July 2, 2012
You Can Help Test A New Technique To Diagnose Parkinson's
Mathematician Max Little has made a public appeal for people to call a phone number so data can be gathered to hone a voice-pattern tool for diagnosing Parkinson’s disease. Little, a research fellow at the Massachusetts Institute of Technology, made the announcement during the opening of the TEDGlobal conference in Edinburgh, June 25.
Little was recently made a TED fellow. The non-profit organization behind TED (Technology, Entertainment and Design) creates 40 such fellowships each year. The program targets innovators under the age of 40 and offers them free entry to conferences and other events.
Difficulty in Detecting Parkinson's
After Alzheimer’s, Parkinson’s is the most common neuro-degenerative disease. Since it is incurable, early diagnosis can affect an individual’s quality of life.
Currently, there is no simple diagnosis tool -- no blood test can identify Parkinson’s. I suspect I probably had PD several years before it was finally diagnosed. That's when I first noticed I was losing my sense of smell -- an early symptom of Parkinson's... but one that could also be attributed to other factors. When I was diagnosed, it was by the process of elimination. I got brain scans and other tests to make sure something else wasn't causing my problems with balance and arm rigidity. I didn't -- still don't -- have the hand tremors often associated with PD, which made my case more difficult to detect. When no other cause was found, I was given the standard Parkinson's medication to try out. When the med seemed to work, my doc said "PD."
The system Little has devised for testing voice patterns could, he says, "very cheaply help identify people who might be at high risk of having the disease." He adds that "we're not intending this to be a replacement for clinical experts." In my case, his voice tests might have resulted in my getting an earlier clinical evaluation.
Vocal tremors, breathiness, and reduced speech volume are some of the first symptoms recorded in nearly all patients. These can be very subtle at the start, however, and Little’s system could conceivably pick up the slightest abnormal intonations. Most PWPs -- up to 90% of us -- report some vocal impairment following the onset of the disease. Little’s system represents an opportunity for widespread, easy, inexpensive, from-home diagnosis.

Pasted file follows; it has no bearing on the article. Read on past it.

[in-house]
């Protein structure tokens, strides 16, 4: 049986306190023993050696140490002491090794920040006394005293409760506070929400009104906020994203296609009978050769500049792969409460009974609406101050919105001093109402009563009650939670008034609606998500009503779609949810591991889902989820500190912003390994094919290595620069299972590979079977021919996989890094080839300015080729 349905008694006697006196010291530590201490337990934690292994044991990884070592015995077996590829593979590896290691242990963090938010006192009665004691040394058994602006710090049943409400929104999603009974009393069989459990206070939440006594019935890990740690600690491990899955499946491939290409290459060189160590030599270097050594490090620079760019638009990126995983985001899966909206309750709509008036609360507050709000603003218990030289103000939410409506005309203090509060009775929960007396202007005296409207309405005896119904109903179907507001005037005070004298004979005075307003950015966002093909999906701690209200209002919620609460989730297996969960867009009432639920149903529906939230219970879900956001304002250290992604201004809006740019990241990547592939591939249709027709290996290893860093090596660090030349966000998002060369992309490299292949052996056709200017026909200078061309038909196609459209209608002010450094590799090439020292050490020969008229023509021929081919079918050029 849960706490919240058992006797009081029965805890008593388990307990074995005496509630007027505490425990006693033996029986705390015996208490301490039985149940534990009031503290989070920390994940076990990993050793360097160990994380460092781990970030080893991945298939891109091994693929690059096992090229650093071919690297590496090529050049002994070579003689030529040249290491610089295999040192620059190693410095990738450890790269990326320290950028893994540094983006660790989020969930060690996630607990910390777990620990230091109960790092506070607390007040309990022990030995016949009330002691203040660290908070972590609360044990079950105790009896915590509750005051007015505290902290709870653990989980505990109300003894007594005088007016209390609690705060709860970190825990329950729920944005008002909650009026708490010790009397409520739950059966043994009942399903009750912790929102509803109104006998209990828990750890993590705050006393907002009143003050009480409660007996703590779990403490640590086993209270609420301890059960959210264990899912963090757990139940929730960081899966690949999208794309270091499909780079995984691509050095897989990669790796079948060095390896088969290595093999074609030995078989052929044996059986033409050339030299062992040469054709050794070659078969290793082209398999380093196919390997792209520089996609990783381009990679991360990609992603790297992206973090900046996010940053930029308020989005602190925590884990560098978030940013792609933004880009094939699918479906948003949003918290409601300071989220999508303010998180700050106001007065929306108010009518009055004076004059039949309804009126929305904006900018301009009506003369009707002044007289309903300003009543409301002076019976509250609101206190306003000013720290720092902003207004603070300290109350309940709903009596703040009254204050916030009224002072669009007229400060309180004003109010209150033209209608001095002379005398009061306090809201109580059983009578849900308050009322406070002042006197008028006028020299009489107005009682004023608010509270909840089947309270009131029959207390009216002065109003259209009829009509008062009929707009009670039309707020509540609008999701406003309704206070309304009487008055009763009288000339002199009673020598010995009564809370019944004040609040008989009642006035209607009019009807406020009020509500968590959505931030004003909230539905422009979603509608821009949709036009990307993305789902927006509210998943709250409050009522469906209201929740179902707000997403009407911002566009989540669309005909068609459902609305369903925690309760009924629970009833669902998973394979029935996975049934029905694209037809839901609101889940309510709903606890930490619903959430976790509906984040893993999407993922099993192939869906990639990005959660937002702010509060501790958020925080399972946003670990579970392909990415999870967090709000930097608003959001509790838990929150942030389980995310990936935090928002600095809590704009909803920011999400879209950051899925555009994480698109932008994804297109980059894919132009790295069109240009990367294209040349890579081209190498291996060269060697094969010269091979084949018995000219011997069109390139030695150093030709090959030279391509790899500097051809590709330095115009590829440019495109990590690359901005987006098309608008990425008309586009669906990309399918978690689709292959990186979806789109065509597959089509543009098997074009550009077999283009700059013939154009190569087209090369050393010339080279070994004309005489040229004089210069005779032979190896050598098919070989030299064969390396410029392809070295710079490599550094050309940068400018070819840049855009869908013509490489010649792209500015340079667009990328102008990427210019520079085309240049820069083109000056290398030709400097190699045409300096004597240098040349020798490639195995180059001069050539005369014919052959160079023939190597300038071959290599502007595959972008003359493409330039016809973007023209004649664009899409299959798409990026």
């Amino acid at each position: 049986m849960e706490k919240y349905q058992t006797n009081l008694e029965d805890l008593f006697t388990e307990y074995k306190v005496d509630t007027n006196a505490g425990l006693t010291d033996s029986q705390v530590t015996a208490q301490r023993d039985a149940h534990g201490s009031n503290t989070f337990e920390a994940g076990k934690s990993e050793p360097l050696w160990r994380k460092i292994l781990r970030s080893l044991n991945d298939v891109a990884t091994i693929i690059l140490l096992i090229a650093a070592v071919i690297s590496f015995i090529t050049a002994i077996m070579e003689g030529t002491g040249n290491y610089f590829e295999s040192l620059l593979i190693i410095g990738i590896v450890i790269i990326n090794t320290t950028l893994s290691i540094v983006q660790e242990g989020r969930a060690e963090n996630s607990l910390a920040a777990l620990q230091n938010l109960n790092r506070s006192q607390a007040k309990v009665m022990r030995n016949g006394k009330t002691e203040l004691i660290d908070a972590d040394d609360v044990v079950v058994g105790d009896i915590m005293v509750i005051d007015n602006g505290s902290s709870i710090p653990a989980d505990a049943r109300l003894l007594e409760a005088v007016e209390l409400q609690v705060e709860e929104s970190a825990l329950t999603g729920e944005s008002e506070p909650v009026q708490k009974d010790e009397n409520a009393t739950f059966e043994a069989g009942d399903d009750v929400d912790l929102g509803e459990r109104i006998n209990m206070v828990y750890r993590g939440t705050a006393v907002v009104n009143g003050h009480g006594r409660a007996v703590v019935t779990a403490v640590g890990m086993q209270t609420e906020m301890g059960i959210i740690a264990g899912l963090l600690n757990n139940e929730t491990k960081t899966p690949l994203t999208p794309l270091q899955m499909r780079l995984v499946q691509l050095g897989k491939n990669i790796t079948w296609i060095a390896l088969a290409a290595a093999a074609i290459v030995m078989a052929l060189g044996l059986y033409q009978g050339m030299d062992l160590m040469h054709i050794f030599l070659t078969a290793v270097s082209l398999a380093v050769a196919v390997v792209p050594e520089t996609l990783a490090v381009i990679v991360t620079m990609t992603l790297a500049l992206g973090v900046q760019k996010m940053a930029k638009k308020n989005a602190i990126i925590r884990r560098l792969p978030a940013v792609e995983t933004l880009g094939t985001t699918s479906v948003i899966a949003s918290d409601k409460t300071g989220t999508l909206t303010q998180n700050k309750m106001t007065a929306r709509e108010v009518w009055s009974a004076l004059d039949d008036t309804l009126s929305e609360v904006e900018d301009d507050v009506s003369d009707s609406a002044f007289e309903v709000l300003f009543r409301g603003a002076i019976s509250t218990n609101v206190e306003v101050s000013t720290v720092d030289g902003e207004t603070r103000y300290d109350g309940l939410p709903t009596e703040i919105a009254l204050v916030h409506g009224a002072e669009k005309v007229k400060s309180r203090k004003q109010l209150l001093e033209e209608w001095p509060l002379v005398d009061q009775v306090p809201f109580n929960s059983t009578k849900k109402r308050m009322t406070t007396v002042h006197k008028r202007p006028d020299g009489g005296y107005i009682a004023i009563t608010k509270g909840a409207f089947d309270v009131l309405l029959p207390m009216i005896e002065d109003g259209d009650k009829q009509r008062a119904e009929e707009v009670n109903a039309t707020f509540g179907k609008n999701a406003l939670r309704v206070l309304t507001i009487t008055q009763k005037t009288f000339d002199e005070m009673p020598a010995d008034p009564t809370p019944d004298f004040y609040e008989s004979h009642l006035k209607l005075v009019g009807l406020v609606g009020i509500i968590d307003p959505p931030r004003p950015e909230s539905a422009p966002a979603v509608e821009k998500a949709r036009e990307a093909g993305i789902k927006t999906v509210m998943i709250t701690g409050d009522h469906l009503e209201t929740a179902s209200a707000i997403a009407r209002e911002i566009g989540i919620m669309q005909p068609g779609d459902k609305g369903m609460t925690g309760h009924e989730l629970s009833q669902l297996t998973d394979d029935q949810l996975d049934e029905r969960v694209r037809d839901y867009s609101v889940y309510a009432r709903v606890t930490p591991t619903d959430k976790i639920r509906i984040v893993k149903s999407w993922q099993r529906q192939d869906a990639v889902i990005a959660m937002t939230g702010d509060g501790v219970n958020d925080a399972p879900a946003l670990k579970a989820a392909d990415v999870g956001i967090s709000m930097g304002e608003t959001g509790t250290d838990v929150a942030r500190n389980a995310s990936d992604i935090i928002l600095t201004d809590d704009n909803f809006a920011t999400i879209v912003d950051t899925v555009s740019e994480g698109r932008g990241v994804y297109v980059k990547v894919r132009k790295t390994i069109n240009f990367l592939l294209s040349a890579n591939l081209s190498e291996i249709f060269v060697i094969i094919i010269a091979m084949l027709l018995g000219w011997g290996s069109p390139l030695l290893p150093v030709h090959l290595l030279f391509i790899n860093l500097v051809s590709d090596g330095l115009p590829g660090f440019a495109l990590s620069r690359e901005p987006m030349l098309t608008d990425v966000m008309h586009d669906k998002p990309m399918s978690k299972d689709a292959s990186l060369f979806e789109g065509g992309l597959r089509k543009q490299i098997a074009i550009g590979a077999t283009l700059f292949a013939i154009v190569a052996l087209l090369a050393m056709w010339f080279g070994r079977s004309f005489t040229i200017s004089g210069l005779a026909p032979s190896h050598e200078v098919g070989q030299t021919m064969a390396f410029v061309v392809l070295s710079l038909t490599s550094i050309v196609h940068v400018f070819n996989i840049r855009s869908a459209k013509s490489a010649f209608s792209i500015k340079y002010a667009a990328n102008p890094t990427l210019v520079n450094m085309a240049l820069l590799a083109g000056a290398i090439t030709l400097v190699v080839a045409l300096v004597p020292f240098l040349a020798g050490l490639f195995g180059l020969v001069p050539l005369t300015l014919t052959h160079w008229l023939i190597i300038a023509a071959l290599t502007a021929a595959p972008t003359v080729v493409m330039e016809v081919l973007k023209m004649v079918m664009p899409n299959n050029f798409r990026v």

While studying at Oxford University, Little developed an algorithm that identifies the unique characteristics in the voices of PWPs.
He first reported his diagnostic tool’s success in a paper published earlier this year in the IEEE Transactions journal. Little and co-author Athanasios Tsanas explained how 43 candidates were asked to hold one sound frequency for as long as possible. They collected 263 data samples in this way, from which they extracted 132 different vocal impairments. Using only ten of these recorded impairments, the algorithm could accurately diagnose Parkinson’s speech markers 99 percent of the time.
The system could also be used to assess how patients are progressing after diagnosis. "The technology makes it easy for people to report their progress whilst on a new drug," Little noted.
In his address at the Edinburgh conference, Little reported that his system correctly identified PD with 86% accuracy during a blind test of voices.
Little now seeks 10,000 volunteers to contribute to his voice database, and created the Parkinson's Voice Initiative website for volunteers to use. It provides local phone numbers in ten countries. Here in the U.S., the number is 1-857-281-8035.
I gave it a try. The call lasted less than three minutes. The instructions were clear, simple and easy to follow. Anyone can call. They are interested in healthy volunteers as well as those with Parkinson's. By getting non-sufferers to call in, the system can learn to weed out unnecessary voice patterns, such as those brought on by a cold or heavy smoking.
Little hopes the technology will be available to doctors within the next two years.